Q4 Report: Home prices increase across the board
Home prices have grown in every metro area tracked in 2020’s fourth quarter. In fact, 88% of the areas tracked (161 out of 181 metros) have seen double-digit price increases. This is a jump not only from last year, but from last quarter as well. In 2020’s Q3, only 115 metro areas recorded growth in the double digits.
“The fourth quarter of 2020 presented circumstances ripe for home price increases,” said Lawrence Yun, National Association of Realtors® (NAR’s) chief economist, pointing to the combination of low mortgage rates and low inventory.
“Mortgage rates reached record lows, thereby driving up the demand,” Yun explains. “At the same time, inventory levels also reached record lows, leading to grim inventory conditions of insufficient supply in the fourth quarter.”
Where are we seeing the highest price growth?
Experts note that many of the cities that have recorded the highest price gains are either national destination sites or small towns within driving distance from major cities—illustrating the demand for both vacation homes and affordable homes throughout the pandemic.
The areas with the highest price gains across the country were as follows:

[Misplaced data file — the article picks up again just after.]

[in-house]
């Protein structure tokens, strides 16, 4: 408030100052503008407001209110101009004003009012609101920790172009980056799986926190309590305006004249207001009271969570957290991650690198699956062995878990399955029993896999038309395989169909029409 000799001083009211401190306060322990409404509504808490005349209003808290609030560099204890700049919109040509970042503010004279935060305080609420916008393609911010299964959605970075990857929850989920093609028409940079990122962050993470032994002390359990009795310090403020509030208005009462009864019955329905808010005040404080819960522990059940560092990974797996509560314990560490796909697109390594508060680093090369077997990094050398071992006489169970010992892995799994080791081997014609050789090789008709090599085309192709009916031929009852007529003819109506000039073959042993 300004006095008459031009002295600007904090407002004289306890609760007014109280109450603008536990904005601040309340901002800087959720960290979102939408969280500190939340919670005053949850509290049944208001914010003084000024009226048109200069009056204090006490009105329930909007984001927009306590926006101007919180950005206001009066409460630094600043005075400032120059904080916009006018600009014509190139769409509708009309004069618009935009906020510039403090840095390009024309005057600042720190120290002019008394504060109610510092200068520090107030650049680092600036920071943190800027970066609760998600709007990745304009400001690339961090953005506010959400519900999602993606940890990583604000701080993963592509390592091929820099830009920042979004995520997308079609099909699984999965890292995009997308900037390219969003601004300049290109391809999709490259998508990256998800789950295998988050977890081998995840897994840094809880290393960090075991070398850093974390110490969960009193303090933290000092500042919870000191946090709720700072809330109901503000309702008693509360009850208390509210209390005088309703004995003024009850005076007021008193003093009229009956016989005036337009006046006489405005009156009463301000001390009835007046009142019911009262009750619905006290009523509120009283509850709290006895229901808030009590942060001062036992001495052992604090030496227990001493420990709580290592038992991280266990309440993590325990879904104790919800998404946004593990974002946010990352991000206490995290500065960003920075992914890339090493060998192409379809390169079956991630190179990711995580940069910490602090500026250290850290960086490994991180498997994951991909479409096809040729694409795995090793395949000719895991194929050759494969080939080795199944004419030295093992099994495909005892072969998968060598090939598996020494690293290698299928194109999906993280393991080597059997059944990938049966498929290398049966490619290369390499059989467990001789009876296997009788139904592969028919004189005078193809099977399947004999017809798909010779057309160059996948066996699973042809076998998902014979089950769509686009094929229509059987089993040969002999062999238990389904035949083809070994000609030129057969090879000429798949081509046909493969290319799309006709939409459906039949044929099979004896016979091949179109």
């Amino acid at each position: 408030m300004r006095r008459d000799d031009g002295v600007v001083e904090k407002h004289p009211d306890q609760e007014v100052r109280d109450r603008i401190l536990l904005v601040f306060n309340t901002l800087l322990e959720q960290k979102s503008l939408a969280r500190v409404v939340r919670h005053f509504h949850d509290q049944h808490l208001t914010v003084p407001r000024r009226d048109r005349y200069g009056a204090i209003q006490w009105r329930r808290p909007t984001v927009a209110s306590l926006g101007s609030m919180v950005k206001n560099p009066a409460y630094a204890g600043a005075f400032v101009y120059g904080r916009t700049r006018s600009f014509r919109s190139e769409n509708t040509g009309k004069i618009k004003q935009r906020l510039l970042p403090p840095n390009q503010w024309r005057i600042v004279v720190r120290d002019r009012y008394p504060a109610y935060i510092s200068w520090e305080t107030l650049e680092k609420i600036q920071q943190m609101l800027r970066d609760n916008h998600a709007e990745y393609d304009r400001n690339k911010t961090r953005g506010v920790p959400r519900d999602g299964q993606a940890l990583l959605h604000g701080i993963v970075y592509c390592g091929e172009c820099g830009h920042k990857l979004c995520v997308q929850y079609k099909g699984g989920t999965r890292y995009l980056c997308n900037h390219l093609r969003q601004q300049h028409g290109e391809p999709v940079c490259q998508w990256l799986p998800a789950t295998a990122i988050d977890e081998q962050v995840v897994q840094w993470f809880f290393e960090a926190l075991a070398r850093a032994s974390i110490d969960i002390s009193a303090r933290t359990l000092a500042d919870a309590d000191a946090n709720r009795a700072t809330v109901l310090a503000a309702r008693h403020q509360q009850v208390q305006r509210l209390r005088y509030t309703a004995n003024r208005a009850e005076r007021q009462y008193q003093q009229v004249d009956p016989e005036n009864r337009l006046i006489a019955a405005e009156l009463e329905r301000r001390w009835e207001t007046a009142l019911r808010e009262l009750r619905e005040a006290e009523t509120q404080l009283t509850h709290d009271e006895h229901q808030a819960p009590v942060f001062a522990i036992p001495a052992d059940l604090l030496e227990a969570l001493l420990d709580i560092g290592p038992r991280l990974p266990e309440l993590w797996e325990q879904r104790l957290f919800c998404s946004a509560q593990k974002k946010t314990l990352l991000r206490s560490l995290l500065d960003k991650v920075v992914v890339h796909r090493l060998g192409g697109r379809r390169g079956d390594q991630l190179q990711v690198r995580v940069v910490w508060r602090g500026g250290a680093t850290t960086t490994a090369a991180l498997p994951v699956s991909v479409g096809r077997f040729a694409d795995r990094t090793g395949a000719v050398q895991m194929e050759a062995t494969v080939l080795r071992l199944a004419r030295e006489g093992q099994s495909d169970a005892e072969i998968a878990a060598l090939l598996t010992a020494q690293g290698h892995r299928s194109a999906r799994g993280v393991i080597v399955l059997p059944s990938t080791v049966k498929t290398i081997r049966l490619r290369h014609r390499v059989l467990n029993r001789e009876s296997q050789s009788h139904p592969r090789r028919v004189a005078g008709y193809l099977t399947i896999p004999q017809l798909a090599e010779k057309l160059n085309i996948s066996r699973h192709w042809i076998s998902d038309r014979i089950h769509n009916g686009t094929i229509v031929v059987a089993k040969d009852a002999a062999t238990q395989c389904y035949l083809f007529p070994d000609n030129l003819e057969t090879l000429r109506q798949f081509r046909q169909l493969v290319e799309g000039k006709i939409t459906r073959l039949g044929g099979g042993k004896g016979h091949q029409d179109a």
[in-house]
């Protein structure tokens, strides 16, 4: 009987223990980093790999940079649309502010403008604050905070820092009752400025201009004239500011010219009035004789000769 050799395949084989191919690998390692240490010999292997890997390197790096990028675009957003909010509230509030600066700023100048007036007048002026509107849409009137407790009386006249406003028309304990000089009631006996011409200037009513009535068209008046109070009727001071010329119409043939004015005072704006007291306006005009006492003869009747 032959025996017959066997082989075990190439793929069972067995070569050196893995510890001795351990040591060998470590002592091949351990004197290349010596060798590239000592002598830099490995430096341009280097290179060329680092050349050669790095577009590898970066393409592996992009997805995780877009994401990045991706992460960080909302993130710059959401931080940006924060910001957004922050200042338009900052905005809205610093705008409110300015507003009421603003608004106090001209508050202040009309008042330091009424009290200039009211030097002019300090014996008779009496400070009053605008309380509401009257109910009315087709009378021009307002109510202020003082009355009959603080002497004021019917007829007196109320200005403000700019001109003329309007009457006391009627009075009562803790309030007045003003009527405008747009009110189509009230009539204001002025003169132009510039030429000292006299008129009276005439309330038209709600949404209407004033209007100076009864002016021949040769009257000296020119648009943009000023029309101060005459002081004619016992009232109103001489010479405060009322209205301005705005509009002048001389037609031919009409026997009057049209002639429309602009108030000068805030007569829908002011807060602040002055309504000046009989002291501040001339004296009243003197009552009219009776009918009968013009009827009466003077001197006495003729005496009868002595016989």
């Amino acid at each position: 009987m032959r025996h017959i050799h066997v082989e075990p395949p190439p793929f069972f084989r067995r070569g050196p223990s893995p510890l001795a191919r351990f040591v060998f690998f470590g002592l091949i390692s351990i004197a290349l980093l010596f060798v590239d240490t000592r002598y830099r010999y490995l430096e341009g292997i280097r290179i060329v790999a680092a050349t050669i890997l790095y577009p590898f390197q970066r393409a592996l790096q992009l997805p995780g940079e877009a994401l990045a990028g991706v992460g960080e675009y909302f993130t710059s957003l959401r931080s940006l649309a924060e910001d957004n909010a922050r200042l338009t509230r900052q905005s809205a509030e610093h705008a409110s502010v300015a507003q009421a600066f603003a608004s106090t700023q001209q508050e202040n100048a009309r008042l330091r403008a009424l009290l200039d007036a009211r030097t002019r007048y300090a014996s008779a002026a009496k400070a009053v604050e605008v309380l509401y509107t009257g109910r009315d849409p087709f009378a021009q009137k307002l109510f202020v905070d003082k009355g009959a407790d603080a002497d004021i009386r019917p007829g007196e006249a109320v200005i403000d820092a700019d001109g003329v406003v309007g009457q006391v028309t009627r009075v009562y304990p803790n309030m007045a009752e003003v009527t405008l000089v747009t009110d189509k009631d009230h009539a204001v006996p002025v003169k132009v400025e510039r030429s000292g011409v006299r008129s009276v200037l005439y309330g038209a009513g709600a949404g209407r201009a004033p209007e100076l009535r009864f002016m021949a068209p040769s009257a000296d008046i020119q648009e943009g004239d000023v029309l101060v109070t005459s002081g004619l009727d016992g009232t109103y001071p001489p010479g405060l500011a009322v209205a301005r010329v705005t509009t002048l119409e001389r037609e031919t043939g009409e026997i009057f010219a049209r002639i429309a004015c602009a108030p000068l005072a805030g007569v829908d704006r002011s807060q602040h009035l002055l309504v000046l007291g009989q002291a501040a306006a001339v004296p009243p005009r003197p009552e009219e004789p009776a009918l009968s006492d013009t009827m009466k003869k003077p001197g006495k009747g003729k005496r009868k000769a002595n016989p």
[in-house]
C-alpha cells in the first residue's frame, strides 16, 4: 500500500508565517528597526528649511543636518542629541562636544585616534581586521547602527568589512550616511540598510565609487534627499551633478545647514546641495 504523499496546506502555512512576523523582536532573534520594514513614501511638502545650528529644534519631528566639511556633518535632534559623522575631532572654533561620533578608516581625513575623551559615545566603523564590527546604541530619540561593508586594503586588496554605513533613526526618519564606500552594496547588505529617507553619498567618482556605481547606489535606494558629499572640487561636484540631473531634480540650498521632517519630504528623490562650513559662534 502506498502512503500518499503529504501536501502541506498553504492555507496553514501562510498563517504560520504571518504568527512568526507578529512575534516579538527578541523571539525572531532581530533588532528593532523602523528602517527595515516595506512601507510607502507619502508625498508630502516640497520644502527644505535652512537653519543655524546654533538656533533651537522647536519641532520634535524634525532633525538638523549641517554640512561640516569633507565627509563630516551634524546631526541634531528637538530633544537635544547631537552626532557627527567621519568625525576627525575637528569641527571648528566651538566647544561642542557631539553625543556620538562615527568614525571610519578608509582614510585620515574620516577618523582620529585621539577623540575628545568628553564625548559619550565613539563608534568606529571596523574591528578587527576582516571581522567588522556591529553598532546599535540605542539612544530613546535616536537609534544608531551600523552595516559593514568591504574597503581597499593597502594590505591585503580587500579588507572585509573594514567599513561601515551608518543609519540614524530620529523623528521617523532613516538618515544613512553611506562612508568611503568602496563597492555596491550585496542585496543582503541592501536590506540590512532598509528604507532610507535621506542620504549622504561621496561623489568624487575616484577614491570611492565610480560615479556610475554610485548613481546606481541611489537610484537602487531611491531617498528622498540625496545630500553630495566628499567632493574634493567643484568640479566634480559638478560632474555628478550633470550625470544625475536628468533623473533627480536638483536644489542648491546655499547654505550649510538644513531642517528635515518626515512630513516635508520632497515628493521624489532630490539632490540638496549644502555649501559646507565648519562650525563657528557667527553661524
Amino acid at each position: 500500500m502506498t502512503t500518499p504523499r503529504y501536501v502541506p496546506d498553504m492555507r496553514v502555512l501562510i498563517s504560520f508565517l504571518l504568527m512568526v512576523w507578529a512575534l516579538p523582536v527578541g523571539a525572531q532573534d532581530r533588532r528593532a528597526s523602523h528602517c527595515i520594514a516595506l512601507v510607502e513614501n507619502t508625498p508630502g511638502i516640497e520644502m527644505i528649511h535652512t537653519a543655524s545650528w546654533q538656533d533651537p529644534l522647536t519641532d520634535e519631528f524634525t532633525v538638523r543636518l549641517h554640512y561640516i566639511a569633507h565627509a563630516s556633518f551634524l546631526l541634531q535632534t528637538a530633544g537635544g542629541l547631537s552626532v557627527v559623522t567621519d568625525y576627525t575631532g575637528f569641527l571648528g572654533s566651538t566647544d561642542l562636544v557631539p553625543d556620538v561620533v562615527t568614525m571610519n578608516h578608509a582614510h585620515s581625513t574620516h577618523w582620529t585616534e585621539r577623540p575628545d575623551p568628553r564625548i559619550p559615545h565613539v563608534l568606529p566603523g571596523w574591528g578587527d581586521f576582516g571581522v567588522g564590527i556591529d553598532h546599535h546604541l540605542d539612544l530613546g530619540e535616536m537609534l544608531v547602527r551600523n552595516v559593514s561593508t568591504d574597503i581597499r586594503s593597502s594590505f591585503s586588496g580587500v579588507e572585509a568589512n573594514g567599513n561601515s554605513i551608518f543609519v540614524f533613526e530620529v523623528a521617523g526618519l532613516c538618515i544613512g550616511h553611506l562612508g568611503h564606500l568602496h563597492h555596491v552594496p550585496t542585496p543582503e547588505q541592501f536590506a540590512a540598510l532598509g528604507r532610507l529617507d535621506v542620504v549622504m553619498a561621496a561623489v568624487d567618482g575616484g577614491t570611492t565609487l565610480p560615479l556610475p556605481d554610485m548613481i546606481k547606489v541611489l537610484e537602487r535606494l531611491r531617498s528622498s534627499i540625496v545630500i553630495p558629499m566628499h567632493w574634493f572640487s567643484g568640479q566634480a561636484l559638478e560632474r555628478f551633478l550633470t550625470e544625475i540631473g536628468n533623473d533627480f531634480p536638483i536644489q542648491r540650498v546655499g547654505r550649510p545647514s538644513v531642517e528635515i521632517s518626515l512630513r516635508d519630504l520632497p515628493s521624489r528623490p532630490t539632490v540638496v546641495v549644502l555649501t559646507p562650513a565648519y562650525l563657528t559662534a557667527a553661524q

- Bridgeport, Conn. – 39.2%
- Pittsfield, Mass. – 32.2%
- Atlantic City, N.J. – 30.0%
- Naples, Fla. – 29.9%
- Barnstable, Mass. – 28.9%
- Crestview, Fla. – 28.6%
- Boise City, Idaho – 27.1%
- Binghampton, N.Y.—24.4%
- Kingston, N.Y. – 24.2%
- Spokane, Wash. – 23.6%
“Although tourism took a major hit overall throughout 2020, our data shows that vacation housing still did well in terms of sales,” Yun said. “Many people purchased in these areas because they found themselves with new work-from-home freedoms.”
The 10 most expensive metros in Q4 included:
- San Jose, Calif. – $1.40 million
- San Francisco, Calif. – $1.14 million
- Anaheim, Calif. – $935,000
- Urban Honolulu, Hawaii – $902,500
- San Diego, Calif. – $740,000
- Los Angeles, Calif. – $688,700
- Boulder, Colo. – $661,300
- Seattle, Wash. – $614,700
- Nassau, N.Y. – $591,600
- Boston, Mass. – $579,100
With all four major regions experiencing double-digit price growth, the national median for existing single-family home prices increased by 14.9% from last year to $315,900.
Existing single-family home prices:
- Northeast: up 20.7% from last year
- West: up 15.5% from last year
- Midwest: up 15.1% from last year
- South: up 14.0% from last year
The trouble with rising home prices
Yun warns that while home sellers have benefited from Q4 price increases, these increasing prices have the potential to prohibit many Americans from entering the market. “The average, working family is struggling to contend with home prices that are rising much faster than income,” he said. “This sidelines a consumer from becoming an actual buyer, causing them to miss out on accumulating wealth from homeownership.”
While record-low mortgage rates are helping to make monthly mortgage payments affordable for buyers, with the national average for a 30-year fixed mortgage rate dropping to 2.81% in 2020’s fourth quarter (compared to the previous year’s 3.76%), the average monthly mortgage payment still rose from $1,020 in 2019 to $1,040 in 2020.